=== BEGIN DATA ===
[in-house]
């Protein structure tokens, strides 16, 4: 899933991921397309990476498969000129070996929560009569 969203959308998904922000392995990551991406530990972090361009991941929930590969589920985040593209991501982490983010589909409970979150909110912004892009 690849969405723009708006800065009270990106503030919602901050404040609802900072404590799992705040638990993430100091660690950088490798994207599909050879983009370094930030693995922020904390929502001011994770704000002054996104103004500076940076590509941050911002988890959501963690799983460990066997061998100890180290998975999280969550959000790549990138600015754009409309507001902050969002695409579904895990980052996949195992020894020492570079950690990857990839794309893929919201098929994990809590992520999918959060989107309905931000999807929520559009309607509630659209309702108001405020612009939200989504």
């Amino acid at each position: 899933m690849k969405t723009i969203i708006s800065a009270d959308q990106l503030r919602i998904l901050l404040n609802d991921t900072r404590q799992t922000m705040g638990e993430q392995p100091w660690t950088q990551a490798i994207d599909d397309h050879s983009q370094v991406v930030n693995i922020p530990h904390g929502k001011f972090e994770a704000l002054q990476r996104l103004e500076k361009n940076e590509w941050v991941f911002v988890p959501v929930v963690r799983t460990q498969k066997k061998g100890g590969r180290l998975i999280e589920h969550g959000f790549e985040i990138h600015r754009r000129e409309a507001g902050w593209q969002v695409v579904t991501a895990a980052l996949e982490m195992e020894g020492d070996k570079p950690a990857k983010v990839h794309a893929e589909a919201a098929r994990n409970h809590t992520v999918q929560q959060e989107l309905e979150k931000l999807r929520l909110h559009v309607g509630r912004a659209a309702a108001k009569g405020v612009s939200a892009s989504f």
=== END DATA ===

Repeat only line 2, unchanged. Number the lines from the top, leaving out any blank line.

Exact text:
């Protein structure tokens, strides 16, 4: 899933991921397309990476498969000129070996929560009569 969203959308998904922000392995990551991406530990972090361009991941929930590969589920985040593209991501982490983010589909409970979150909110912004892009 690849969405723009708006800065009270990106503030919602901050404040609802900072404590799992705040638990993430100091660690950088490798994207599909050879983009370094930030693995922020904390929502001011994770704000002054996104103004500076940076590509941050911002988890959501963690799983460990066997061998100890180290998975999280969550959000790549990138600015754009409309507001902050969002695409579904895990980052996949195992020894020492570079950690990857990839794309893929919201098929994990809590992520999918959060989107309905931000999807929520559009309607509630659209309702108001405020612009939200989504």